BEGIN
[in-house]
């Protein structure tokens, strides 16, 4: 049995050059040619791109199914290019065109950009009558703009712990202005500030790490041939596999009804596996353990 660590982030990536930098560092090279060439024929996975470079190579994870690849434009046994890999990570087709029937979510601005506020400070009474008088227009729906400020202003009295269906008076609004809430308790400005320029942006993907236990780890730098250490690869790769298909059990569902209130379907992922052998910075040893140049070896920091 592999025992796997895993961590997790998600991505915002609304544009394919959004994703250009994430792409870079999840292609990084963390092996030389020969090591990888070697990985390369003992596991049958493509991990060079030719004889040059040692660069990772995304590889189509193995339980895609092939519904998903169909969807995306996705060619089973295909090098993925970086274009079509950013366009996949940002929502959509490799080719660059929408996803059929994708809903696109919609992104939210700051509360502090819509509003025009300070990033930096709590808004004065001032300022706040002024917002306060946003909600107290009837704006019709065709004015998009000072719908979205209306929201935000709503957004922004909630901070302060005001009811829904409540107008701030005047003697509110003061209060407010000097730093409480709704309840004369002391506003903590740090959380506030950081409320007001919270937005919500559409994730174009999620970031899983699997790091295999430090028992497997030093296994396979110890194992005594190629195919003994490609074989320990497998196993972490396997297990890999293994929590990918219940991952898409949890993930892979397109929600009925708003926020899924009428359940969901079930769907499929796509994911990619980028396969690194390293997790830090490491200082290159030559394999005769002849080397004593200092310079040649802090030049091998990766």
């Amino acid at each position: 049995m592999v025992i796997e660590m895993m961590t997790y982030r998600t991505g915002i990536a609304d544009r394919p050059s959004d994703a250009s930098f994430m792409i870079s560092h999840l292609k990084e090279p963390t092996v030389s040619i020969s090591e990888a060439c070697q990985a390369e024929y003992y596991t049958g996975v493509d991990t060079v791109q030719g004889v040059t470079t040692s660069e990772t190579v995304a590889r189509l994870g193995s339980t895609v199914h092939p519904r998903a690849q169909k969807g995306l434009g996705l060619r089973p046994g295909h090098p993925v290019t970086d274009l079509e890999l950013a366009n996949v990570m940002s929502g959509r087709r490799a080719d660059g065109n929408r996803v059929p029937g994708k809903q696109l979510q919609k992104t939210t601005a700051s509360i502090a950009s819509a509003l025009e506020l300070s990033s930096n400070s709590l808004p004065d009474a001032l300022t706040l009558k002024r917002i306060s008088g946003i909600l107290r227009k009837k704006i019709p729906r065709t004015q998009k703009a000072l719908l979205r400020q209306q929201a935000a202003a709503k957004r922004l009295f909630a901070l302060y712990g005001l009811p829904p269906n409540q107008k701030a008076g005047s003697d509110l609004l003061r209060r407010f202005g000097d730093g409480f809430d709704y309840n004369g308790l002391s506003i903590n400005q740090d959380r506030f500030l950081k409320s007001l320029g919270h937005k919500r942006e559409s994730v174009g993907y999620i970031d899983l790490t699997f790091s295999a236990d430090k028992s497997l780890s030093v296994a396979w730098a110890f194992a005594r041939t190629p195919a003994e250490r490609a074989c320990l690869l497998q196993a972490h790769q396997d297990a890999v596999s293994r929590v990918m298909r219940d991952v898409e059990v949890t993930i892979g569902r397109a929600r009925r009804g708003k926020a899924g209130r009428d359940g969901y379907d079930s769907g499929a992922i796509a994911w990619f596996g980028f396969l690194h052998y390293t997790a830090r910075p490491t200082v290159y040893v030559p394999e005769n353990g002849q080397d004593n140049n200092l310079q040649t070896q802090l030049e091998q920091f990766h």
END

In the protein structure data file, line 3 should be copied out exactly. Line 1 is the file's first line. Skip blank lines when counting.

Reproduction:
């Amino acid at each position: 049995m592999v025992i796997e660590m895993m961590t997790y982030r998600t991505g915002i990536a609304d544009r394919p050059s959004d994703a250009s930098f994430m792409i870079s560092h999840l292609k990084e090279p963390t092996v030389s040619i020969s090591e990888a060439c070697q990985a390369e024929y003992y596991t049958g996975v493509d991990t060079v791109q030719g004889v040059t470079t040692s660069e990772t190579v995304a590889r189509l994870g193995s339980t895609v199914h092939p519904r998903a690849q169909k969807g995306l434009g996705l060619r089973p046994g295909h090098p993925v290019t970086d274009l079509e890999l950013a366009n996949v990570m940002s929502g959509r087709r490799a080719d660059g065109n929408r996803v059929p029937g994708k809903q696109l979510q919609k992104t939210t601005a700051s509360i502090a950009s819509a509003l025009e506020l300070s990033s930096n400070s709590l808004p004065d009474a001032l300022t706040l009558k002024r917002i306060s008088g946003i909600l107290r227009k009837k704006i019709p729906r065709t004015q998009k703009a000072l719908l979205r400020q209306q929201a935000a202003a709503k957004r922004l009295f909630a901070l302060y712990g005001l009811p829904p269906n409540q107008k701030a008076g005047s003697d509110l609004l003061r209060r407010f202005g000097d730093g409480f809430d709704y309840n004369g308790l002391s506003i903590n400005q740090d959380r506030f500030l950081k409320s007001l320029g919270h937005k919500r942006e559409s994730v174009g993907y999620i970031d899983l790490t699997f790091s295999a236990d430090k028992s497997l780890s030093v296994a396979w730098a110890f194992a005594r041939t190629p195919a003994e250490r490609a074989c320990l690869l497998q196993a972490h790769q396997d297990a890999v596999s293994r929590v990918m298909r219940d991952v898409e059990v949890t993930i892979g569902r397109a929600r009925r009804g708003k926020a899924g209130r009428d359940g969901y379907d079930s769907g499929a992922i796509a994911w990619f596996g980028f396969l690194h052998y390293t997790a830090r910075p490491t200082v290159y040893v030559p394999e005769n353990g002849q080397d004593n140049n200092l310079q040649t070896q802090l030049e091998q920091f990766h």